The imminence of the US fiscal cliff, and the likely crash of the US bond market, is making global investors consider the relatively strong GDP growth of 5.5% (as expected by the Finance Minister) attractive enough to continue pouring in money. Thus more FII money will propel the Indian market. Global investors seem to be Teflon coated and unmindful of the stench of corruption. The new Chinese leader, Xi Jinping, has averred corruption to be China's biggest threat. Our leaders, in contrast, view corruption as the biggest opportunity, for themselves.

    So the rally may continue, perhaps till sensex 20,500 or nearabouts.

    Wish all my readers a Happy Divali.

    J Mulraj is a stock market columnist and observer of long standing. His weekly column on stock markets has run for over 27 years. An MBA from IIM Calcutta, he has been a member of the BSE. He is Conference Head - India, for Euromoney. A keen observer of events and trends, he writes in a lucid yet readable style and takes up issues on behalf of the individual investor. Nothing pleases him more than a reader who confesses having no interest in stock markets yet being a reader of his columns. His other interests include reading, both fiction and non-fiction, bridge, snooker and chess.

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    8 Responses to "Riding towards a fiscal cliff on a donkey"
    dev golchha
    Nov 12, 2012
    Insightful and interesting! waiting for an article for solutions/alternatives to the issues mentioned in the article. Good going Mulraj. happy Diwali !!! Like 
    Nov 11, 2012
    Just i can say this superb &must read article,thanks for sharing. Like 
    shaheen mohmad ashraf
    Nov 11, 2012
    mulraj ji i like your column very much it always is concize and full of information relating to investors , unlike column of bill booner Like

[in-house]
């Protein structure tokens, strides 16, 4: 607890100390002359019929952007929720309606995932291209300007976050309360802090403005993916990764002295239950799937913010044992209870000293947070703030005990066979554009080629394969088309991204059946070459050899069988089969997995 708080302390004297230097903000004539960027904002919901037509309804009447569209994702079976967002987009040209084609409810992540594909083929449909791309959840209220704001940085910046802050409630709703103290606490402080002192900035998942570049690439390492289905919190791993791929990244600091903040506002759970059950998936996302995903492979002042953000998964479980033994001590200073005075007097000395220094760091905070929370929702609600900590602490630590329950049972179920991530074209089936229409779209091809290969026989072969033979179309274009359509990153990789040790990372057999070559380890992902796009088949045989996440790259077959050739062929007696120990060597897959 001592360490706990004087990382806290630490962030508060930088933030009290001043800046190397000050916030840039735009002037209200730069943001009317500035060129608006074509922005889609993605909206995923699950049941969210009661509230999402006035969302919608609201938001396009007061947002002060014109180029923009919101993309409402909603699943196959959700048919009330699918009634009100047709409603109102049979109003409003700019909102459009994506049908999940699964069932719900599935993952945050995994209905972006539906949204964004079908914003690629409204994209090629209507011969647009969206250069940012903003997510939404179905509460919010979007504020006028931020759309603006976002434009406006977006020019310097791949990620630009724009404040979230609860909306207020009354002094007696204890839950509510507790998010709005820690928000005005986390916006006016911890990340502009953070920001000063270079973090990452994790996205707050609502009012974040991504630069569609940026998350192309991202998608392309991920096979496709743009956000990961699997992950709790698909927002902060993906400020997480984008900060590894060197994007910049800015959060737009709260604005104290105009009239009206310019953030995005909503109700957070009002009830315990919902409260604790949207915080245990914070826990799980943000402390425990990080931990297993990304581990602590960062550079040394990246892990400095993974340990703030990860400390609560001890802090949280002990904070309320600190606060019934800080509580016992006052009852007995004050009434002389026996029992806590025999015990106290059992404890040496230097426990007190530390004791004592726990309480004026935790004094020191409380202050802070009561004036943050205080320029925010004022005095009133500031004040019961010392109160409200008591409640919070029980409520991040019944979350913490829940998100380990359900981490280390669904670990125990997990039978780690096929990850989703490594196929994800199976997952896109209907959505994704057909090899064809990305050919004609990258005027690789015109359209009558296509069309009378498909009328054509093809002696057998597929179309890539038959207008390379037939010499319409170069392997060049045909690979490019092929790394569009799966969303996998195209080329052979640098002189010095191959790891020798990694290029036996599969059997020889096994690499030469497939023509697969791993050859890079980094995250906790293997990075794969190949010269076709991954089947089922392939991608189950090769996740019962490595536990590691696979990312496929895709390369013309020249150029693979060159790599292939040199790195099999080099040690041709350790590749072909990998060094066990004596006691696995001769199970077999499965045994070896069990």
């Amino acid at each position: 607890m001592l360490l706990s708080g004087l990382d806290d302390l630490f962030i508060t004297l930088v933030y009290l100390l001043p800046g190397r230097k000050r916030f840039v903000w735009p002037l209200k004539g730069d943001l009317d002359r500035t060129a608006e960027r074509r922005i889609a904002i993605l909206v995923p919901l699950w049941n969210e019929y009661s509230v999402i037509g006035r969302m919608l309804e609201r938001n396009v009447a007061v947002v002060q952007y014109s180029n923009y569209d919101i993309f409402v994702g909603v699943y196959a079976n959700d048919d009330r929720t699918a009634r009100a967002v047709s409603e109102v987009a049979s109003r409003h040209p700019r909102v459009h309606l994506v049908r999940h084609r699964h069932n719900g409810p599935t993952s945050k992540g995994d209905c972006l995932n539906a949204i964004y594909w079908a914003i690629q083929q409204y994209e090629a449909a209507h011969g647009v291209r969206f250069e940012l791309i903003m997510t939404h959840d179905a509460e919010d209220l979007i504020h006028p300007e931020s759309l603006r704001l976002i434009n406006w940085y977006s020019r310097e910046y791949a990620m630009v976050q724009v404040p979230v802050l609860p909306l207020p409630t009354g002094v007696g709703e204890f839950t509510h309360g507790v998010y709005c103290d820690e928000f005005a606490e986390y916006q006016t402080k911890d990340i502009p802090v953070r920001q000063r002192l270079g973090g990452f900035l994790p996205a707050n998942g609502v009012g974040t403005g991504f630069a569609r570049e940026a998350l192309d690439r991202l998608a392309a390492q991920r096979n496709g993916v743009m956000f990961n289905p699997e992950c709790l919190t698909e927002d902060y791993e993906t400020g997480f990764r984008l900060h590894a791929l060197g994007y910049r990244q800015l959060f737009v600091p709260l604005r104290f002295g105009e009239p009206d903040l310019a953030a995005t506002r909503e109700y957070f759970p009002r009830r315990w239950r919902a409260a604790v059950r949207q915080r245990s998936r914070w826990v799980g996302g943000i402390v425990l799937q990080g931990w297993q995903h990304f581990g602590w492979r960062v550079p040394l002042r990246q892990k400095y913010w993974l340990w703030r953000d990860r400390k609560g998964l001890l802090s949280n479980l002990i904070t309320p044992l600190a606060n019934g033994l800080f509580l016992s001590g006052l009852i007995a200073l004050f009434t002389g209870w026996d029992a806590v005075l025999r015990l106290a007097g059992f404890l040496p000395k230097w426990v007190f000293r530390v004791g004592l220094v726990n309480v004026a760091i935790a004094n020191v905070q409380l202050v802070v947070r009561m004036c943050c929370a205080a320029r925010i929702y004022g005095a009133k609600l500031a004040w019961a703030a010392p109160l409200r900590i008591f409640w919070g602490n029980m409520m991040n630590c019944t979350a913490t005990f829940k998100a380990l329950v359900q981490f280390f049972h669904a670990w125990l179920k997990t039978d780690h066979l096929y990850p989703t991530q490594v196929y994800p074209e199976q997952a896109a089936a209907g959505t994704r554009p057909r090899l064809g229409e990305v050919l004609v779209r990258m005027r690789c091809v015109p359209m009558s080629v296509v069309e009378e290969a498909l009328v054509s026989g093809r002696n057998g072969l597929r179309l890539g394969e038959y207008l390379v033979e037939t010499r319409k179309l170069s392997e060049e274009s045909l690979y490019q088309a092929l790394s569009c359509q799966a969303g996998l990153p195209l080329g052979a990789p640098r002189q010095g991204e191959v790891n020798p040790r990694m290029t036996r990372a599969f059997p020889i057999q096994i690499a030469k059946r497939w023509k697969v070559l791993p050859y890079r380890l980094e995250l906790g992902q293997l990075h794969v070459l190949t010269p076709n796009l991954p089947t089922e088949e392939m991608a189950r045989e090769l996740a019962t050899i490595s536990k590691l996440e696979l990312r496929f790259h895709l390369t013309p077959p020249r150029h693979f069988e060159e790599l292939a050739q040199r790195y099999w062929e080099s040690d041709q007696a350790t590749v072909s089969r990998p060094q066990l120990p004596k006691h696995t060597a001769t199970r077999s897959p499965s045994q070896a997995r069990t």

Nov 10, 2012
    The 'remarkable' auto sales figures in Oct '12 is partly due to a lower base. In 2011, the festival season - when a lot of buying happens - started a month earlier. Like 
    Nov 10, 2012
    BTW, Happy Diwali to Mr. Mulraj and all readers of SFTH. Like 
    AD 3
    Nov 10, 2012
    Mutual fund industry is a big scam. They make huge fees if the mutual fund valuation goes up & they make huge fees if it goes down. Except for a few good fund managers, none of the MFs add much value.

    Its better if India concentrates on developing the ETF business.
    Nov 10, 2012
    Mr. Mulraj,

    You mention that:
    "more ETFs on Indian stocks are created and traded on the NYSE than in India, which in effect means that our market is being exported.".

    IMHO, its quite the opposite. It is importing investments. The ETFs on Indian stocks are a vehile for non Indian citizens (like myself) of investing in Indian markets.

    Secondly, the foreign ETFs you refer are US$ or other foreign currency denominated, and cannot compete with any similar Indian ETF. Non Indian Rupee denominated ETFs carry the additional currency / forex risk.

    r v iyengar
    Nov 10, 2012
    You have written that the disinvestment plan of the government has run amok. The right word here should be that it has run aground! There is no activity at all with barely 4 months left for the FY13 to end. Like